While walking my standard poodle Friday morning, I tripped on a piece of raised sidewalk and crashed to the ground. With a bored look, Mitzi (Okay, okay! French dog. French name.) stood by while I struggled to my feet. I picked up my glasses and saw the right lens half covered with blood. My blood. Which ran in a veritable stream down my face onto my sweatshirt.
I considered my earlier good decision to wear two shirts and snatched off my outer shirt. After I thought about where I’d have to place a tourniquet, I bunched up the sweatshirt and used it as a blotter on the right side of my face. Doggie and I hurried the half mile back up the hill to the house.
Every step of the way, my feet worked with my brain to pound out a litany of reproaches. Stumblebum, you know roots of the trees along Elm Street have lifted the sidewalk. No matter how much Mitzi likes the route, you shouldn’t take it. You shouldn’t try to problem solve while walking. Now you have to go to Urgent Care and you’ll be late for work. And you’ll miss the eight o’clock meeting you called.
I sighed and turned off the voice in my head, took the dog home, made a couple of calls, then drove myself to Urgent Care. Alone in the curtained cubicle a little larger than the size of a hospital bed, I waited for someone to come stitch up my noggin. With a slight headache and nothing to do, I listened to an interview in the neighboring cubicle. Of course, I changed the names before transcribing.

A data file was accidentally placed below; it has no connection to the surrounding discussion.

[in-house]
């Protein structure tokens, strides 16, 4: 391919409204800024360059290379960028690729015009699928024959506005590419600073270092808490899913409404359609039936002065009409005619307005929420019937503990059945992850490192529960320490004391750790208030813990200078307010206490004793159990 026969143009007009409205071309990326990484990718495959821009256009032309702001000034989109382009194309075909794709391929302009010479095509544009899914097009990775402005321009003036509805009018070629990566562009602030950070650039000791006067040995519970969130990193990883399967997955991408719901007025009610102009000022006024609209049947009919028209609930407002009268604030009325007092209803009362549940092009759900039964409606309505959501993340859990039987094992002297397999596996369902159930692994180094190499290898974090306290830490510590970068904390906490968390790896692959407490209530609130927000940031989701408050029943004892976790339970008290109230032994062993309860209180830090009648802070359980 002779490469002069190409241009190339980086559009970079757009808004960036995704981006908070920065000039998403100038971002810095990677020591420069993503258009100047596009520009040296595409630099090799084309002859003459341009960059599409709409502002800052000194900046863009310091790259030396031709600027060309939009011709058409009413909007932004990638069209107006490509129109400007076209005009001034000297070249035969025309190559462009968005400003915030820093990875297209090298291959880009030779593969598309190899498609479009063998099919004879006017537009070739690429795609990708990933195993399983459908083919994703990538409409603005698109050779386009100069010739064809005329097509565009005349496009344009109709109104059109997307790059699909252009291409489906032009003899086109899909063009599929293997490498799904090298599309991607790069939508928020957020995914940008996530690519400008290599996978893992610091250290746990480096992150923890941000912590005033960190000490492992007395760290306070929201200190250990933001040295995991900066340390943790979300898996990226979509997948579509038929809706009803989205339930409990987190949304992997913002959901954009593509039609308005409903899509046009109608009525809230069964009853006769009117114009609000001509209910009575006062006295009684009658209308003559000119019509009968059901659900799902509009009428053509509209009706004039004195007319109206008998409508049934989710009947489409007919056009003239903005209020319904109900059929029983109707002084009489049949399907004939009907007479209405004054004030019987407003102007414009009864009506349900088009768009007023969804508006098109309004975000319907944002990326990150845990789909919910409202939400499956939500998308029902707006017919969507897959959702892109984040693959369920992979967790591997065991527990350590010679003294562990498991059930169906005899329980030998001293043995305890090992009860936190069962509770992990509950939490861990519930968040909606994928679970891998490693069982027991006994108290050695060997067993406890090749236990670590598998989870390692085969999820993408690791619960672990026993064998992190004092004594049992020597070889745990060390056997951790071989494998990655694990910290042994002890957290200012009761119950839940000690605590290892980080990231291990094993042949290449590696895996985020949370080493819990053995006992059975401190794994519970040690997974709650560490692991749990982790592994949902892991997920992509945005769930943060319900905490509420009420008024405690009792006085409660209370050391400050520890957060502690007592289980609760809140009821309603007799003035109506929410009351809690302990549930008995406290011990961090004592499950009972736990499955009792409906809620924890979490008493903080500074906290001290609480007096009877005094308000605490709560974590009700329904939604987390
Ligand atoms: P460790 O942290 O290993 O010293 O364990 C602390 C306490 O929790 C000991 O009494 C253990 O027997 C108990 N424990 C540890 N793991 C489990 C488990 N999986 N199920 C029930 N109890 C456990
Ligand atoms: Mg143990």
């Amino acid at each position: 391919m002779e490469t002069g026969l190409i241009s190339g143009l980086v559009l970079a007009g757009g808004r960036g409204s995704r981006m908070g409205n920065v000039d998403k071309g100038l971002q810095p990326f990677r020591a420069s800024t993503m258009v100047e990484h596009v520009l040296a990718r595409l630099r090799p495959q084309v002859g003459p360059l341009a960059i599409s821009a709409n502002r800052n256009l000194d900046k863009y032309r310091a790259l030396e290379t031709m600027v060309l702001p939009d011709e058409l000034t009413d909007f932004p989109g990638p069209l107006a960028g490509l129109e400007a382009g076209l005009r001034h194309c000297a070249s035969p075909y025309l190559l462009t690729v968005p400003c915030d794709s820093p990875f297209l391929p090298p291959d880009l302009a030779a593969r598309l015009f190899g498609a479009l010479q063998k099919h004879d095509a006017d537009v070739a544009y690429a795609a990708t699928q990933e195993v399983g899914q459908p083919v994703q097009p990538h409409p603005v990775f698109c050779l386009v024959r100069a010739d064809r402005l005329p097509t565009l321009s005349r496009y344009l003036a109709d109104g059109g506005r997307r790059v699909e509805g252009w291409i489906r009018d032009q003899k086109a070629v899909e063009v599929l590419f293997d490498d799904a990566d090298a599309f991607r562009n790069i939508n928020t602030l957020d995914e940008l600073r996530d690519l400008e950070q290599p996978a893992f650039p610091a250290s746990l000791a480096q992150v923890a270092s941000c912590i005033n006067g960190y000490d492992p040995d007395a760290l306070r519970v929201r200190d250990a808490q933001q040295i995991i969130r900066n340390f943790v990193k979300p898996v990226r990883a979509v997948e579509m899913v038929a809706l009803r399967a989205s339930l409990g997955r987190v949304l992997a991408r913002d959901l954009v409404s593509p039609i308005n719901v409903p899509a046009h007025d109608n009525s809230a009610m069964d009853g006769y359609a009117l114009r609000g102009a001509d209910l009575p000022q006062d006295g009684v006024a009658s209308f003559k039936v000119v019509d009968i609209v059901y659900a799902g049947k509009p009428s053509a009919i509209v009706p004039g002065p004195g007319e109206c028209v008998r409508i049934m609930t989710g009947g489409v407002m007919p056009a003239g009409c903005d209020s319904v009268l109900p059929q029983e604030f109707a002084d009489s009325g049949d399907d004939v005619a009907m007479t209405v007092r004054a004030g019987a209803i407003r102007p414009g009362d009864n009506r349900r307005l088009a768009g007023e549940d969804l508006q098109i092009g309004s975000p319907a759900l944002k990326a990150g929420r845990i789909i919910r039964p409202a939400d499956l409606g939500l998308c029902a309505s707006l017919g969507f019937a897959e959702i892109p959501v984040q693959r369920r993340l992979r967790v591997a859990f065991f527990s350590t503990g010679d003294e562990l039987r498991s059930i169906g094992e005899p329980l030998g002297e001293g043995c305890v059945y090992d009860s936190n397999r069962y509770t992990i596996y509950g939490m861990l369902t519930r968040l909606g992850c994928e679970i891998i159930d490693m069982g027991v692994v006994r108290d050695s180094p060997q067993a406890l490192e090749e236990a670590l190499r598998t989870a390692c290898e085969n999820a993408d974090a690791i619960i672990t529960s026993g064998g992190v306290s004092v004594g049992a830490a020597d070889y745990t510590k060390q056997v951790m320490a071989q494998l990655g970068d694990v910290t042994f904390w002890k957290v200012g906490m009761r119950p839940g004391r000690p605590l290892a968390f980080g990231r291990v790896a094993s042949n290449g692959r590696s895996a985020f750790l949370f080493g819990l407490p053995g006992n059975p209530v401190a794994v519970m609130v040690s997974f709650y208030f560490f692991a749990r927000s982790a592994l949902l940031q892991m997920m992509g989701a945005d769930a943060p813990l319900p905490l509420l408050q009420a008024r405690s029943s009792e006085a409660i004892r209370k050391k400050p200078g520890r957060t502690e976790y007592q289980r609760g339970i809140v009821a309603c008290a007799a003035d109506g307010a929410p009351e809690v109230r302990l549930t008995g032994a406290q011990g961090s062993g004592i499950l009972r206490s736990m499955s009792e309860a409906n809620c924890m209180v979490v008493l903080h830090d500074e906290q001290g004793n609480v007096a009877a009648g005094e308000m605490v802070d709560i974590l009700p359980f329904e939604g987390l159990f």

Nurse Mary: Hi. Are you Mr. Robinson?
Mr. Robinson: Yep, I am.
Nurse Mary: What are your injuries?
Mr. Robinson: My jaw is out of whack. He threw a left that damned near knocked my head off.
Nurse Mary: Did you lose any teeth?
Mr. Robinson: Nah, I think the sideways motion of his swing saved my teeth. Problem is I can’t chew. My teeth don’t match up now.
Nurse Mary: What have you taken for pain?
Mr. Robinson: I didn’t need anything.
Nurse Mary: The blood on your shirt. Where did it come from?
Mr. Robinson: My nose. He smacked it a good one. It’s probably broken.
Nurse Mary: Looks like it might have been broken before. In fact it looks like there could be some damage to your right cheek bone. Do you want the doctor to take a look at your face?
Mr. Robinson: Nah, probably not the last time it’ll be broken.
Nurse Mary: Your hands, especially your right. They could use some looking at. Do you want me to put hands on the list?
Mr. Robinson: Sure, if you want to.
Nurse Mary: The way you’re clutching your stomach makes me think you might have some damage there.
Mr. Robinson: Yeah, I’m sure of it. He head-butted me something awful. I’m going to have to get even with him for that.
Nurse Mary: You want me to put abdomen on the list?
Mr. Robinson: Ma’am, you can put any little old thing you want on your list.
Nurse Mary: But, Mr. Robinson, it’s your body we’re talking about. I need to know what to tell the doctor.
At this moment, the metallic scrape of shower curtain rang against a steel frame indicating another visitor to the neighboring cubicle.
Nurse Mary: Who are you?
New Guy: Jerry Robinson
Nurse Mary: Well, then, who are you?
Mr. Robinson: Terry Robinson. We’re twins. Identical.
Nurse Mary: With identical injuries, I see. Are you both here for treatment?
Mr. Robinson: Nope. Just Jerry. He got his arm broke.
Nurse Mary: I suppose you’ll go home now and find a way to break your own arm. Especially if you’re going to live up to your identical twin-ness.
Mr. Robinson: Might have to do that.
When I heard men’s laughter and the ripping of paper, I sprang from my own squeaky cot to peek my head out the slit between the curtains. Supporting each other, two decrepit young men hobbled in good humor toward the checkout counter.